Are you and your partner expecting a child? Have either of you been diagnosed with ADHD or have difficulty paying attention? If so, you, your partner, and your child may be able to participate in a research study to help learn more about how babies pay attention to their environment. Participation involves 1 in-person visit and 2 at-home visits. Compensation is provided.
Attention deficit hyperactivity disorder (ADHD) is a condition in which a person has trouble paying attention and focusing on tasks, seems to act without thinking, and has trouble sitting still. Although studies have shown that ADHD tends to run in families, researchers do not fully understand the causes of the disorder.
The purpose of this study is to help researchers find out if infants born to parents with ADHD have differences in attention compared to infants born to parents without ADHD. Researchers hope their findings lead to better ways to identify and treat children with ADHD in the future.
COULD THIS STUDY BE RIGHT FOR YOU?
Both biological parents are ages 18 and up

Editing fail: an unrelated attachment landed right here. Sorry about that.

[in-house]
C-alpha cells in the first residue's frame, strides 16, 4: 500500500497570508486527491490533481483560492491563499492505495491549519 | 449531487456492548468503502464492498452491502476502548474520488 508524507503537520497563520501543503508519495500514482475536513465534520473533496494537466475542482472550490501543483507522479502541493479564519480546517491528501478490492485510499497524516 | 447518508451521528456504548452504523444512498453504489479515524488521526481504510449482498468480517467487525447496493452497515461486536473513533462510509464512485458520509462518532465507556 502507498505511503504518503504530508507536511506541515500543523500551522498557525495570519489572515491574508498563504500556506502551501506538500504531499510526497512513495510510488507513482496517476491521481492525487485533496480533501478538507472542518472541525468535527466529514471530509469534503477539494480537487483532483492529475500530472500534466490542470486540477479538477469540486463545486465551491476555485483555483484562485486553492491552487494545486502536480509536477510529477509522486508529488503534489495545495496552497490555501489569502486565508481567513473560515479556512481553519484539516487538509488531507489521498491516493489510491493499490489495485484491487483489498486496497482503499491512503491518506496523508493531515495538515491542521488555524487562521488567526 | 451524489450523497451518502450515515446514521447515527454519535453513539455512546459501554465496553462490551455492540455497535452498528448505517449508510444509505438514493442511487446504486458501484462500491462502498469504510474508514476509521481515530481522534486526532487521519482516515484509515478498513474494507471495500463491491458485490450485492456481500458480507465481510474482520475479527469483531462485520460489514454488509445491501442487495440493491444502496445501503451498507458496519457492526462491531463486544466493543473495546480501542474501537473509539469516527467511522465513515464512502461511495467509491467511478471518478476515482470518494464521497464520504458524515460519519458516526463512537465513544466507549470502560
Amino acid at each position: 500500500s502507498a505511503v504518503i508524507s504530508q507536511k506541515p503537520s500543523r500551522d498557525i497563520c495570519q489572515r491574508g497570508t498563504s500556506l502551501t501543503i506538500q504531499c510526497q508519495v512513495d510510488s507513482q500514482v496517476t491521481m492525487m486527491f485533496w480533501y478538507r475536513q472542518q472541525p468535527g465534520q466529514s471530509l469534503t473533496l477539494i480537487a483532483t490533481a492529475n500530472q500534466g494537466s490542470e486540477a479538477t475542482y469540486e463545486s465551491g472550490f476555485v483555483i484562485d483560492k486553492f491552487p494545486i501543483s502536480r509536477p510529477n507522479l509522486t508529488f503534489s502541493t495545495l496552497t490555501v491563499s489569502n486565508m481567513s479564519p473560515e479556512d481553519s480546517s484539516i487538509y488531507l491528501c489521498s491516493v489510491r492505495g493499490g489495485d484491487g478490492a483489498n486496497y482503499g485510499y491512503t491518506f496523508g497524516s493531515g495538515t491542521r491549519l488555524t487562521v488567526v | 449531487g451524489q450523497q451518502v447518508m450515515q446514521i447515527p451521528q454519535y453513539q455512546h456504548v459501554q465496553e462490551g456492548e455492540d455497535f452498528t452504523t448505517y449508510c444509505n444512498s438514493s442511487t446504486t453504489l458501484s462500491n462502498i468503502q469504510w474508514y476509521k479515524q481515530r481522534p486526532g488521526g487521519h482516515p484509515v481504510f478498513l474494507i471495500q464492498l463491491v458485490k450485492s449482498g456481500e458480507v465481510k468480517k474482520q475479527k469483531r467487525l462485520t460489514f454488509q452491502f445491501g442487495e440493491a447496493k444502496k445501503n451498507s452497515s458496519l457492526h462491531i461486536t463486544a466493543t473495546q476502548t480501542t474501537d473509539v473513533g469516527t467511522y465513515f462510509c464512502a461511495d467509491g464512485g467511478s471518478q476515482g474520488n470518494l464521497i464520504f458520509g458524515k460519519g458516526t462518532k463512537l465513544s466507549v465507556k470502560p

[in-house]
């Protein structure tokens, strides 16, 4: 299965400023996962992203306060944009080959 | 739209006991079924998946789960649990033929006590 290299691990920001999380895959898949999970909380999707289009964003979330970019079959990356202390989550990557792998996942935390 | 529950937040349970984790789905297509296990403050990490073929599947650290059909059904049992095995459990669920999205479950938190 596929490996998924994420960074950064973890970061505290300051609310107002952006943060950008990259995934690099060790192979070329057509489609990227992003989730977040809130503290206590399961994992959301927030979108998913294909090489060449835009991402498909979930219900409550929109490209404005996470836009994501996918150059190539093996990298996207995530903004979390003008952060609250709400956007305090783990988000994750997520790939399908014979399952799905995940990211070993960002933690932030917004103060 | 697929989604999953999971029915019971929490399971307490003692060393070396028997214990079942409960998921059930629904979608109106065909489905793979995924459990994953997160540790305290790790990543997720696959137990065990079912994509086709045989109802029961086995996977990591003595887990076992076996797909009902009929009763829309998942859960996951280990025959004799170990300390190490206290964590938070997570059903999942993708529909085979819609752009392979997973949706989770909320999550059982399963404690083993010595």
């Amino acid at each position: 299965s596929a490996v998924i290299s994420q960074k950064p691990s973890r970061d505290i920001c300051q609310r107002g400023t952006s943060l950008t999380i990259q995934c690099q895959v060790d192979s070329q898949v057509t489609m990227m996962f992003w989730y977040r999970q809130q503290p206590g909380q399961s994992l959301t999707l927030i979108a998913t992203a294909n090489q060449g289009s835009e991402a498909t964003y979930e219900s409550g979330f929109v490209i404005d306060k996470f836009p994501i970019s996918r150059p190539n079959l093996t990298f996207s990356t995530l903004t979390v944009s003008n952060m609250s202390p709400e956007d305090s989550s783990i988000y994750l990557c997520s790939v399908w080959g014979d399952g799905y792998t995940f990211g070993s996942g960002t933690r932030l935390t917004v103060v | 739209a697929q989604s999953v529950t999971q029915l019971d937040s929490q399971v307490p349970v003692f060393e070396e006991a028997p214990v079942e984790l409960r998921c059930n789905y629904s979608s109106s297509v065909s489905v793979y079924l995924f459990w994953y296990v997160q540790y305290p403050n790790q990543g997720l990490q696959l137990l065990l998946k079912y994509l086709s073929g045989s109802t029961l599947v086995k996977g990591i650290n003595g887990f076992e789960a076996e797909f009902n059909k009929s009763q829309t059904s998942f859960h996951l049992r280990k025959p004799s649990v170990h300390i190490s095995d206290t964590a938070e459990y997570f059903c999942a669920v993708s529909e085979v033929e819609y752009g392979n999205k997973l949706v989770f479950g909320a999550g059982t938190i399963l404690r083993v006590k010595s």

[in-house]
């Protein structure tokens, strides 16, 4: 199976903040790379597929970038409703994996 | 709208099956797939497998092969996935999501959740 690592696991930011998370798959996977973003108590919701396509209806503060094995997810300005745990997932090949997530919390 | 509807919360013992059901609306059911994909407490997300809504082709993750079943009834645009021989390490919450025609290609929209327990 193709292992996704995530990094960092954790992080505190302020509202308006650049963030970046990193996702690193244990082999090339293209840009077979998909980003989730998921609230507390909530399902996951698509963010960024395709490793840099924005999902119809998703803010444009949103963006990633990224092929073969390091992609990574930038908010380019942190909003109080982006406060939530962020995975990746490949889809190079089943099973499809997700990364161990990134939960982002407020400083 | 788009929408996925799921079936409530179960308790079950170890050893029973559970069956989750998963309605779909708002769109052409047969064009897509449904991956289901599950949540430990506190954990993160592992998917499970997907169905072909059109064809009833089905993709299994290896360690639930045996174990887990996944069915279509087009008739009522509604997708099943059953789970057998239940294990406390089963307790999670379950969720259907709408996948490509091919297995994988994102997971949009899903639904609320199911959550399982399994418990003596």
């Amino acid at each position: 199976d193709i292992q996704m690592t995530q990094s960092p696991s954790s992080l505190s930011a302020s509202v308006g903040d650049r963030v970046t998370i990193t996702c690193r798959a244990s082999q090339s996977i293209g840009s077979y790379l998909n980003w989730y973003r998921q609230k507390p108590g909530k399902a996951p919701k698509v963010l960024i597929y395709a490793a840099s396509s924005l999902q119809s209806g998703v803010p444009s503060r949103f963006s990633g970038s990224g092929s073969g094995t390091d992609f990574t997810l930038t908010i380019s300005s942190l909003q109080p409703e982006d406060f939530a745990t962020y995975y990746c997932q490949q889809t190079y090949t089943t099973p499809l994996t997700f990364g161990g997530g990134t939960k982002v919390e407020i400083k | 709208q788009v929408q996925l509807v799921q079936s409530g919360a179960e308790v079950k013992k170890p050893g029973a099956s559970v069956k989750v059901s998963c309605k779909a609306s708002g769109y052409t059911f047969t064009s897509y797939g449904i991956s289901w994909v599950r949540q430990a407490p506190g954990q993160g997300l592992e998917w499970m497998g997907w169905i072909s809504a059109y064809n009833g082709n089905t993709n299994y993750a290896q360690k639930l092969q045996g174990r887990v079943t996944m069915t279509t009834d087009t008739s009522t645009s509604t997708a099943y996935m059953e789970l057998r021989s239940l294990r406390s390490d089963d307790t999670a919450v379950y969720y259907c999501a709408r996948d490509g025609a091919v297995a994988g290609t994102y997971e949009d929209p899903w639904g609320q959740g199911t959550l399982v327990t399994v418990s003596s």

Both biological parents are willing to participate (separate visits can be scheduled if parents are unable to participate together)
Biological mother is pregnant with only one child
At least one expectant parent is diagnosed with ADHD
Neither parent diagnosed with moderate or severe intellectual disability, schizophrenia, autism spectrum disorder
Neither parent diagnosed with depression in the past year
Both parents are English-speaking
WHAT PARTICIPANTS CAN EXPECT
Participation involves a 1-hour enrollment visit in Oakland before the birth of the child, two home visits when your child is 1 month old and 8-10 months old, and a follow-up questionnaire when your child is 18 months old. During the first visit, parents will complete interviews. During home visits, parents and babies will be asked to play with toys and watch a video.
IRB:STUDY19070377B - Early Signals of Inattention in Neonates and Infants at Familial Risk for ADHD
MEET THE RESEARCHER
Heather Joseph, DO, is an Assistant Professor at the University of Pittsburgh where she completed her general psychiatry residency and child and adolescent psychiatry fellowship. Her research interest is in the identification of early signals of risk for developing neurodevelopmental disorders, specifically Attention-Deficit/Hyperactivity Disorder (ADHD). Her long-term goal is to aid in the development of early interventions to prevent familial transmission of ADHD.
MEET THE COORDINATOR
Michelle Wilson is a graduate of the University of Pittsburgh and currently works as a research specialist for the Department of Psychiatry’s Youth and Family Research Program. Her research interests include familial transmission of psychiatric disorders.